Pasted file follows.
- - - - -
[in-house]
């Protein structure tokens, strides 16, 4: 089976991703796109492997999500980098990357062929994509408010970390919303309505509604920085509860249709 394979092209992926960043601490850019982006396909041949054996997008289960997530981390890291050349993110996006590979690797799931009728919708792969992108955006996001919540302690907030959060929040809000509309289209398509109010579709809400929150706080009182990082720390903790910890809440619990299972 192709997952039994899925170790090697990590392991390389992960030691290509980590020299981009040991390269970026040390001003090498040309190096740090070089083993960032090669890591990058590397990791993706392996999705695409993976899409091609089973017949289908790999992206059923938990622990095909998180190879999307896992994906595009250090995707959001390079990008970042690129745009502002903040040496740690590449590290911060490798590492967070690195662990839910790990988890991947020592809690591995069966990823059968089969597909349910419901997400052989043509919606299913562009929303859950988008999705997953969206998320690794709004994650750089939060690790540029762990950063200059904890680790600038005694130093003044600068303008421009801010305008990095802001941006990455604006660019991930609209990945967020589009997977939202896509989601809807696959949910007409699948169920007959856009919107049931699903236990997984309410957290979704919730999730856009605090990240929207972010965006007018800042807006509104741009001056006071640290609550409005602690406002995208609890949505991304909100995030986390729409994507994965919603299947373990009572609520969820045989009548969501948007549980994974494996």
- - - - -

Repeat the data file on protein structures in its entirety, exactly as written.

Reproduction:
[in-house]
């Protein structure tokens, strides 16, 4: 089976991703796109492997999500980098990357062929994509408010970390919303309505509604920085509860249709 394979092209992926960043601490850019982006396909041949054996997008289960997530981390890291050349993110996006590979690797799931009728919708792969992108955006996001919540302690907030959060929040809000509309289209398509109010579709809400929150706080009182990082720390903790910890809440619990299972 192709997952039994899925170790090697990590392991390389992960030691290509980590020299981009040991390269970026040390001003090498040309190096740090070089083993960032090669890591990058590397990791993706392996999705695409993976899409091609089973017949289908790999992206059923938990622990095909998180190879999307896992994906595009250090995707959001390079990008970042690129745009502002903040040496740690590449590290911060490798590492967070690195662990839910790990988890991947020592809690591995069966990823059968089969597909349910419901997400052989043509919606299913562009929303859950988008999705997953969206998320690794709004994650750089939060690790540029762990950063200059904890680790600038005694130093003044600068303008421009801010305008990095802001941006990455604006660019991930609209990945967020589009997977939202896509989601809807696959949910007409699948169920007959856009919107049931699903236990997984309410957290979704919730999730856009605090990240929207972010965006007018800042807006509104741009001056006071640290609550409005602690406002995208609890949505991304909100995030986390729409994507994965919603299947373990009572609520969820045989009548969501948007549980994974494996």